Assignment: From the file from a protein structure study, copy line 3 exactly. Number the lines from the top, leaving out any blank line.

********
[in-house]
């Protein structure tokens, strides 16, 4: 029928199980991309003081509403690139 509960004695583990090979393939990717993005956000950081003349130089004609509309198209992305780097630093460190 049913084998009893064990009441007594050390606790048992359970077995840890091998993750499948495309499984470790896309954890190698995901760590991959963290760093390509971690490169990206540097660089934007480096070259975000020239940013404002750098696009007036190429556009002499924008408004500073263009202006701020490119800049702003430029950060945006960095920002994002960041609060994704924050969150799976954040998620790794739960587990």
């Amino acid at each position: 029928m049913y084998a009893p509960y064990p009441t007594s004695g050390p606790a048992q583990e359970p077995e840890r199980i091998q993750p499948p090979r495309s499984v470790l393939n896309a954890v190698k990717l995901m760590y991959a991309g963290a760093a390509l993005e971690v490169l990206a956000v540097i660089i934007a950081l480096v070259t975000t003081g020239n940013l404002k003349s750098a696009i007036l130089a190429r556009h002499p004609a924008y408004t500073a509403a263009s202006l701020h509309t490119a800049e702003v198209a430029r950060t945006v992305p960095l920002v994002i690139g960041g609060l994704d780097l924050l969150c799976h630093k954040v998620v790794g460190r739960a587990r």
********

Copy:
């Amino acid at each position: 029928m049913y084998a009893p509960y064990p009441t007594s004695g050390p606790a048992q583990e359970p077995e840890r199980i091998q993750p499948p090979r495309s499984v470790l393939n896309a954890v190698k990717l995901m760590y991959a991309g963290a760093a390509l993005e971690v490169l990206a956000v540097i660089i934007a950081l480096v070259t975000t003081g020239n940013l404002k003349s750098a696009i007036l130089a190429r556009h002499p004609a924008y408004t500073a509403a263009s202006l701020h509309t490119a800049e702003v198209a430029r950060t945006v992305p960095l920002v994002i690139g960041g609060l994704d780097l924050l969150c799976h630093k954040v998620v790794g460190r739960a587990r």